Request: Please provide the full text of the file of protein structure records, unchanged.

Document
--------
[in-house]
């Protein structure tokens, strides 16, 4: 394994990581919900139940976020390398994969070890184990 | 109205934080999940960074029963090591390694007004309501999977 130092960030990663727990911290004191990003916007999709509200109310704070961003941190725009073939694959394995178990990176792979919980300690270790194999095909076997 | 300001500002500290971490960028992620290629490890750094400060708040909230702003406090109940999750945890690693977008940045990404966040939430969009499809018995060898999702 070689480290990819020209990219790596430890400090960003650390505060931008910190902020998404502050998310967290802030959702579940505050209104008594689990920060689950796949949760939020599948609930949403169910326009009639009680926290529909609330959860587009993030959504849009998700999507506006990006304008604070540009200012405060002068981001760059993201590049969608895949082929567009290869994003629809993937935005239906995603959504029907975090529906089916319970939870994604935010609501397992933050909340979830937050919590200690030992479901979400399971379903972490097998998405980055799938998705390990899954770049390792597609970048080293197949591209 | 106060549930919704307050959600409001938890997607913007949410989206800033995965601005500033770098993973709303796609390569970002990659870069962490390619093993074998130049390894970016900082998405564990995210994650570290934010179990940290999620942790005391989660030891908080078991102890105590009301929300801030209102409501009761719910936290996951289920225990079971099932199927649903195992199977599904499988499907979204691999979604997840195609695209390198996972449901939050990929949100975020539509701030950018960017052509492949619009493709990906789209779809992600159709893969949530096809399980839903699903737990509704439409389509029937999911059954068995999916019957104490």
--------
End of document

[in-house]
């Protein structure tokens, strides 16, 4: 394994990581919900139940976020390398994969070890184990 | 109205934080999940960074029963090591390694007004309501999977 130092960030990663727990911290004191990003916007999709509200109310704070961003941190725009073939694959394995178990990176792979919980300690270790194999095909076997 | 300001500002500290971490960028992620290629490890750094400060708040909230702003406090109940999750945890690693977008940045990404966040939430969009499809018995060898999702 070689480290990819020209990219790596430890400090960003650390505060931008910190902020998404502050998310967290802030959702579940505050209104008594689990920060689950796949949760939020599948609930949403169910326009009639009680926290529909609330959860587009993030959504849009998700999507506006990006304008604070540009200012405060002068981001760059993201590049969608895949082929567009290869994003629809993937935005239906995603959504029907975090529906089916319970939870994604935010609501397992933050909340979830937050919590200690030992479901979400399971379903972490097998998405980055799938998705390990899954770049390792597609970048080293197949591209 | 106060549930919704307050959600409001938890997607913007949410989206800033995965601005500033770098993973709303796609390569970002990659870069962490390619093993074998130049390894970016900082998405564990995210994650570290934010179990940290999620942790005391989660030891908080078991102890105590009301929300801030209102409501009761719910936290996951289920225990079971099932199927649903195992199977599904499988499907979204691999979604997840195609695209390198996972449901939050990929949100975020539509701030950018960017052509492949619009493709990906789209779809992600159709893969949530096809399980839903699903737990509704439409389509029937999911059954068995999916019957104490």